The secularization of traditionally religious holidays is as inevitable as it is prosperous. Today in the United States, this corrosion of religious practices generally falls the most upon old Christian holy days; this generalization makes sense considering that Christianity is the most practiced religion in the US. 71% of Americans identified as a part of some Christian denomination in 2014, according to the Pew Research Center. The same study also concluded that for all of the Christians surveyed, 32% saw Christmas as more of a cultural than a religious holiday.
With secularization comes commercialization. The American population is irrevocably controlled by those who produce the goods they want for mass consumption. Once again examining Christmas, in 2011, the industry produced $750,000 in employment positions, $630.5 billion in holiday retail sales, $127 million from Cyber Monday shoppers, and $1.32 billion from Christmas tree retail alone. Christmas produces billions of dollars in economic revenue every year; combined with Easter, Hanukkah, and other religious days spun for a profit, the holiday industry constitutes an enormous and essential part of the economy. Take away the inclusiveness of these holidays, and the economic benefits are stripped away as well.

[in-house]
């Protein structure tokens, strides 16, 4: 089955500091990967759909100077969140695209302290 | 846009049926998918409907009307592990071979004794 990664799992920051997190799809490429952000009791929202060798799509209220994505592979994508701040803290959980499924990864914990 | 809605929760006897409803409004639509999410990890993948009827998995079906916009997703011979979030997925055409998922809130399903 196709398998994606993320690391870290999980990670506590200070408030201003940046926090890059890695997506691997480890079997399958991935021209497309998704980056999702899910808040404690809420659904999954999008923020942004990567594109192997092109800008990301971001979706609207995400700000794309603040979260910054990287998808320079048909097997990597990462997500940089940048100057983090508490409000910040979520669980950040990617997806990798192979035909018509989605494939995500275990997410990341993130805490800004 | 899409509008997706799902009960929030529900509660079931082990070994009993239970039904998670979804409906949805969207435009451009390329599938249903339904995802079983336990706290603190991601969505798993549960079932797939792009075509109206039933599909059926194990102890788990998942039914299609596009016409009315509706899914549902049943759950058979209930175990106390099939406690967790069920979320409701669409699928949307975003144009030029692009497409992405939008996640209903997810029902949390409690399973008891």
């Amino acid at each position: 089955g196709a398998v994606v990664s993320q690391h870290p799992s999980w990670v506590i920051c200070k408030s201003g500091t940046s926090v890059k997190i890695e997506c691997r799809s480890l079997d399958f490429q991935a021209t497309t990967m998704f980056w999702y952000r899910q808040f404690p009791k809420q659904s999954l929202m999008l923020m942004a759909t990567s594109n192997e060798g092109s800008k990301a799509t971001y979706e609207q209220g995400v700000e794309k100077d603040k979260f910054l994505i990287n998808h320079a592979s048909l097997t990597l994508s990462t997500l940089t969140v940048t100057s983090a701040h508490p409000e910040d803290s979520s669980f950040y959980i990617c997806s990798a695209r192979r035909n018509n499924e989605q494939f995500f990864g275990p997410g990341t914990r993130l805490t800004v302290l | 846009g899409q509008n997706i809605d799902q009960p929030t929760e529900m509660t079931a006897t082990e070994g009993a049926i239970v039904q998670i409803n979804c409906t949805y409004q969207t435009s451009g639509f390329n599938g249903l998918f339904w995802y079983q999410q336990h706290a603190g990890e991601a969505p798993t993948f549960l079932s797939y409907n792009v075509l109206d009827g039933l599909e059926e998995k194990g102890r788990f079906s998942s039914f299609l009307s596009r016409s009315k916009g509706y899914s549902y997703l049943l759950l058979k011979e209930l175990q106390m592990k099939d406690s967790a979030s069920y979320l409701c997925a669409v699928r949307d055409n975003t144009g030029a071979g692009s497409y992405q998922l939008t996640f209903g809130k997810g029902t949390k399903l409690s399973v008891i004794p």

Along with its economic benefits, a decreasing focus on the religious aspects of holidays have prompted an increase in their symbolic representation- today, many view traditional holy days as opportunities to be happy, reconnect with family, and enjoy themselves, even if they don’t practice the same beliefs with which those holidays are traditionally associated.
“Christmas and Easter are holidays that have become synonymous with fun and happiness and togetherness,” said Nick Finch, a Catholic. “[The secularization of holidays] is good. Why wouldn't I want to celebrate something I care about with everyone else? It's making people happy and, if anything, introducing more people to my beliefs.”
According to a study conducted by the New York Times, data revealed that people are overall happier than usual on holidays. Christmas Day, though not celebrated by all, is the happiest day of the year, with Thanksgiving and New Year's Eve coming in second and third. This happiness is felt by more than just those who recognize the traditional religious implications of these days; people of other religions and those who do not identify with any religion were included in the survey.